Reuters: Nigeria’s respected former anti-corruption chief Nuhu Ribadu said he is ready to return home after over a year in voluntary exile, and would be willing to serve under Acting President Goodluck Jonathan if asked.
Nigerian authorities dropped a legal case against Ribadu last week, potentially paving the way for his return to help Jonathan fight graft in one of the world’s most tainted countries.
“Of course I would like to come back, but it was difficult because my life was threatened,” Ribadu told Reuters. “The threat is now gone. I believe it is time for me to come back,” he in a telephone interview from Washington, DC on Monday.
Ribadu won international praise for his arrests of suspects and seizures of assets as the first chief of the Economic and Financial Crimes Commission (EFCC).
But he also made enemies for pursuing cases against powerful state governors and was fired in late 2007 soon after President Umaru Yar’Adua took power. He fled Nigeria for Britain and the United States in January 2009, saying his life was in danger.
Ribadu said he has not spoken directly with Jonathan, who assumed executive powers from ailing President Yar’Adua two months ago, and has not been offered a specific government position.
He said he would not return to the EFCC or the police as he believed he had been unfairly dismissed by both agencies. But he remained open to other job opportunities, especially those that would help to get Nigeria’s anti-graft efforts back on track.
“Nothing took place in the last two years in the fight against corruption,” Ribadu said. “The respect we gained with the rest of the world has been eroded. It will take time to rebuild it.”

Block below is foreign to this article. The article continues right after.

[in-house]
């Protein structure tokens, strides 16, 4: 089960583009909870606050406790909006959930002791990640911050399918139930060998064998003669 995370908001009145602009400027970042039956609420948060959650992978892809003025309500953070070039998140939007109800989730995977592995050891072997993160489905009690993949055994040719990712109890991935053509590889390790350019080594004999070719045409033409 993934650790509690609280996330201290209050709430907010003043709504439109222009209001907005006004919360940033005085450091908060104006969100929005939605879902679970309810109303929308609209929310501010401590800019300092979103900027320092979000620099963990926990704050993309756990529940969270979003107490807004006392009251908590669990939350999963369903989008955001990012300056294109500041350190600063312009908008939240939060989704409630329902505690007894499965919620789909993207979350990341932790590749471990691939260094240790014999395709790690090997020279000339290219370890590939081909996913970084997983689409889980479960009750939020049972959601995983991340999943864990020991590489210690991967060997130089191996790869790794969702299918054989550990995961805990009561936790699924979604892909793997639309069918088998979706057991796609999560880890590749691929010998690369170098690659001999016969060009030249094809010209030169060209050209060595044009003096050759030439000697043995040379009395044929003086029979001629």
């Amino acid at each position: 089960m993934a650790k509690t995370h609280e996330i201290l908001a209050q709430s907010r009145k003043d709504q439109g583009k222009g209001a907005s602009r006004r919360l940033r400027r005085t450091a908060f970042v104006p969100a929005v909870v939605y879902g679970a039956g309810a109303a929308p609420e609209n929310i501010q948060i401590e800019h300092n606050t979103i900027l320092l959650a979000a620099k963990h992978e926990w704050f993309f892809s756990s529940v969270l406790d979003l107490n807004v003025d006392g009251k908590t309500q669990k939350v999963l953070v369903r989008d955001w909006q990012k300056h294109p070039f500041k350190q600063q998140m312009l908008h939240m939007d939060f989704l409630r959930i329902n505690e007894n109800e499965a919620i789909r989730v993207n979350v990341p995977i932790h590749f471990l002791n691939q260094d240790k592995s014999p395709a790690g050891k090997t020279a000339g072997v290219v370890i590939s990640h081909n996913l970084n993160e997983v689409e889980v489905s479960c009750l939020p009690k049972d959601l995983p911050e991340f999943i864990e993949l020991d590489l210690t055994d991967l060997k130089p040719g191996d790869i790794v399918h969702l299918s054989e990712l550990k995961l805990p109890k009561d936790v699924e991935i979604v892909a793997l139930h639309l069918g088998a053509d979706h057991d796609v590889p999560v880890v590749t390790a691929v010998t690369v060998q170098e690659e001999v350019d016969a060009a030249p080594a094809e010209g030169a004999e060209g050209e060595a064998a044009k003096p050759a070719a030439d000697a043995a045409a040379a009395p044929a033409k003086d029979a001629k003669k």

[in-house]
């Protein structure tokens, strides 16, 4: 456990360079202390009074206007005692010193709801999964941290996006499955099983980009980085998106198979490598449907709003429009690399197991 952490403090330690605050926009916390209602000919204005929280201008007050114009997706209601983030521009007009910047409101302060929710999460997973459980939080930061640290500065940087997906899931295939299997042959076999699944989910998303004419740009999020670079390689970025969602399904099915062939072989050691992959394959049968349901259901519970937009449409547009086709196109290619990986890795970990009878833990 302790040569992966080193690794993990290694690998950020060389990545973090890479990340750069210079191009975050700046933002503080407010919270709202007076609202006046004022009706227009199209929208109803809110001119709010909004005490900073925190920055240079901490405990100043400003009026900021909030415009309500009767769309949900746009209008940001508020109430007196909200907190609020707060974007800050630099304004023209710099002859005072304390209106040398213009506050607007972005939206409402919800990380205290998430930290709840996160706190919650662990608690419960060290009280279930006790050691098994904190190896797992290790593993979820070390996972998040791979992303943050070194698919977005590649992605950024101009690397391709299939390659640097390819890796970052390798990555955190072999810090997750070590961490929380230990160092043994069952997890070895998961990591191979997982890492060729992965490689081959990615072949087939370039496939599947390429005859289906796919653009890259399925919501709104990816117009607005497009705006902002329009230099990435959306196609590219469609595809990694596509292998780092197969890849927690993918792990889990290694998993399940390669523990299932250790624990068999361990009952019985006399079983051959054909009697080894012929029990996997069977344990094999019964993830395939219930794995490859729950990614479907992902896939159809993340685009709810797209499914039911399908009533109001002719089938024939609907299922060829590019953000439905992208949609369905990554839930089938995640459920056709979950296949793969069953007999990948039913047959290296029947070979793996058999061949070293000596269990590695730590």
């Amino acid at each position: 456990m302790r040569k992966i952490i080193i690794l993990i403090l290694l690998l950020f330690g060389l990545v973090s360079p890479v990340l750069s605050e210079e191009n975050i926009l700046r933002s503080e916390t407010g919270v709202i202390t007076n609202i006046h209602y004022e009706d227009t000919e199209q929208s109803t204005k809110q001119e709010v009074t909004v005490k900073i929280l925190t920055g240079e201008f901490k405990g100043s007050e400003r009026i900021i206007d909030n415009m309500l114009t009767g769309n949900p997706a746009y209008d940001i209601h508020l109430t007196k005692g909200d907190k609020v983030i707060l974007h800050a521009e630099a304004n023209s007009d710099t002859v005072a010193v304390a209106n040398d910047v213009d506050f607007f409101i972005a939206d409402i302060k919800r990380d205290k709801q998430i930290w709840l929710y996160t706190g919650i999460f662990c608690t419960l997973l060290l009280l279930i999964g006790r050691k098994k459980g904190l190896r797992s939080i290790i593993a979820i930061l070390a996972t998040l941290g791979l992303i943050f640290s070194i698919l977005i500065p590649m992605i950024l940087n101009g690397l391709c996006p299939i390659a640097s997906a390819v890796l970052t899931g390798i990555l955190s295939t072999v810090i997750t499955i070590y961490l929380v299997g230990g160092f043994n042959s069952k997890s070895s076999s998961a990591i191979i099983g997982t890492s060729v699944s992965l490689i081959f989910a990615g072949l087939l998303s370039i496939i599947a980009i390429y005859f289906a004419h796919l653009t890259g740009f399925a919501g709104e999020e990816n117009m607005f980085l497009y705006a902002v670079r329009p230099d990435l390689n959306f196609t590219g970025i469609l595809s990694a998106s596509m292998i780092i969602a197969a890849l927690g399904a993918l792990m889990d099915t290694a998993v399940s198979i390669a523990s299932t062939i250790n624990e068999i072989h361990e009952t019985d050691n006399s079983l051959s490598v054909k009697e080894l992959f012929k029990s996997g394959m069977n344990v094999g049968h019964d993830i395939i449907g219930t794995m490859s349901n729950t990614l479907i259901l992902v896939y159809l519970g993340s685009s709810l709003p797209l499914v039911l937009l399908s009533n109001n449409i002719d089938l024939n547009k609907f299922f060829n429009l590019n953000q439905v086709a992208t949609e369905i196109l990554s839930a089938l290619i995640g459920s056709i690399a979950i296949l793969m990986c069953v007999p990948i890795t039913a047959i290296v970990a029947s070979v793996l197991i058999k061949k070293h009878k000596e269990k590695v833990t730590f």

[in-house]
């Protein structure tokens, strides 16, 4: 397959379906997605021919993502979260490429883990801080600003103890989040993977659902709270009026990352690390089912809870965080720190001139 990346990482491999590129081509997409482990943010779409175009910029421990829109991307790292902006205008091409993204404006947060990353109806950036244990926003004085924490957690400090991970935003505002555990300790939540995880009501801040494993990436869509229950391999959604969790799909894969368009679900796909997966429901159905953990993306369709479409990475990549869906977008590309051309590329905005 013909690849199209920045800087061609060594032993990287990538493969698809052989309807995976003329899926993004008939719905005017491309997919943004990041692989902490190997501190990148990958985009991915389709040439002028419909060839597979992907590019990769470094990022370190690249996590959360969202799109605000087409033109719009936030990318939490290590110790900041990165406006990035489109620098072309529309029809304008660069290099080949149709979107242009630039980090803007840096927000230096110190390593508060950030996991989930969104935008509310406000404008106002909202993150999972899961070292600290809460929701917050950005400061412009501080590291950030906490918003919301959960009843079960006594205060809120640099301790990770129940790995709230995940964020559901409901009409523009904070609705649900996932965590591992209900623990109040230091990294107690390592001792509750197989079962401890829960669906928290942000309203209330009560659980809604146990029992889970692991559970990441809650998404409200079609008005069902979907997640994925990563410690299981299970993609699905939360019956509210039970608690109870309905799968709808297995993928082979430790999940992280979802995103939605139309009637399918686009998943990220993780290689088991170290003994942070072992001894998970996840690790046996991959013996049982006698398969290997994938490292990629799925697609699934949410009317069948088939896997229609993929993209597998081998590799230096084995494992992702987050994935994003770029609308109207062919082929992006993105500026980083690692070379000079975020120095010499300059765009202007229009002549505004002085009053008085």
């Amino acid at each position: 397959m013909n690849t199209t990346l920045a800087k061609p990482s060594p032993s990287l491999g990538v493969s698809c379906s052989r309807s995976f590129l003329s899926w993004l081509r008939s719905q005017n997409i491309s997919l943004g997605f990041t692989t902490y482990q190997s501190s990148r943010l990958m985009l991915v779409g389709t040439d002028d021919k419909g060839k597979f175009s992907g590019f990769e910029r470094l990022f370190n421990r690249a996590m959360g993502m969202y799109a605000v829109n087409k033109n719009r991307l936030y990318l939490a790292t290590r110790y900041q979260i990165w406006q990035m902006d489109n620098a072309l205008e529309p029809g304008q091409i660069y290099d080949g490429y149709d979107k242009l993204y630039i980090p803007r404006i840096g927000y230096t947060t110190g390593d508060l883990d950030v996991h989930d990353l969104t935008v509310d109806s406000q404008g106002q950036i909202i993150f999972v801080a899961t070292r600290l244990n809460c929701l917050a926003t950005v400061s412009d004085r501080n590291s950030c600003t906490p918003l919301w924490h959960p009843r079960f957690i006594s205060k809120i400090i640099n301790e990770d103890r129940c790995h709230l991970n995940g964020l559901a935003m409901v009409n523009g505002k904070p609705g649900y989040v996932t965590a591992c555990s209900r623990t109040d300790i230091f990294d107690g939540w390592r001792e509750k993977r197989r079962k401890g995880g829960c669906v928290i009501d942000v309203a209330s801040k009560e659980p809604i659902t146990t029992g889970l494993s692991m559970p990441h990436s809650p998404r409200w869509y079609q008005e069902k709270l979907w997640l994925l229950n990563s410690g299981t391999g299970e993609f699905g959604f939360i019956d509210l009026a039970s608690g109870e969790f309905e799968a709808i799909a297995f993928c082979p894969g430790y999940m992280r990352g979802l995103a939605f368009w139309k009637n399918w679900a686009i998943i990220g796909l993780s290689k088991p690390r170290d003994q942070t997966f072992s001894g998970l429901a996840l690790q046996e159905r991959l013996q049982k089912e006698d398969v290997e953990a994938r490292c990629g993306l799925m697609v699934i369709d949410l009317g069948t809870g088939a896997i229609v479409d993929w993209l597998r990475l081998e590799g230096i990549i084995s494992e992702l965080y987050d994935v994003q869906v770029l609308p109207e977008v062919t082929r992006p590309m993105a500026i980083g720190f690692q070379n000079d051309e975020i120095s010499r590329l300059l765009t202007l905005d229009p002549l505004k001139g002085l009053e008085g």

Local newspapers have reported that Jonathan was considering Ribadu as his special adviser on fighting corruption.
Ribadu said he could be back in Nigeria within weeks as his fellowship at the Centre for Global Development, a Washington-based think tank, was winding down.
Endemic corruption in Africa’s most populous nation is a major disincentive to foreign investors, who view it as an indicator of inefficient public spending and therefore a major brake on economic growth.
Yar’Adua came to power in May 2007 promising zero tolerance for graft. But the removal of Ribadu and lack of progress in prosecuting politically sensitive cases have done little to boost confidence, not least among European donors who have poured $35 million into the EFCC. – Reuters
Meanwhile, the former Economic and Financial Crimes Commission (EFCC) Chairman Mallam Nuhu Ribadu last night denied claims that he fraudulently benefited from the assets seized from some convicts.
Ribadu said contrary to EFCC’s claims, he did not benefit from the assets seized from former Bayelsa Sate Governor Diepreye Alamieyeseigha, former Inspector-General of Police (IGP) Tafa Balogun and businessman Emmanuel Nwude.
In a statement by his lawyer, Charles Musa, Ribadu denied supervising the sale of any property belonging to Alamieyeseigha, adding that the disposal of the former governor’s property was done at the instance of his successor, Mrs. Farida Waziri.
Ribadu noted that neither he nor any EFCC official had a hand in the disposal of Nwude’s assets.
He said: “It is a sad illustration of the collapse of competence at the EFCC that the agency could still speak of some Emmanuel Nwude’s property, knowing that these were proceeds of crime and that a court gave an order of forfeiture against him.
“For the avoidance of doubt, the truth of the matter was that the court ordered the disposal of Nwude’s property as restitution to the rightful owners of the stolen assets and the disposal was handled by lawyers to the complainants.”
The former EFCC boss said there was also a court order to recover the assets of Balogun, adding that the process of disposal was again handled by some of the leading estate firms in the country.
“Mr. Ribadu did not partake in the asset disposal process and did not know those who bought the property,” Musa said.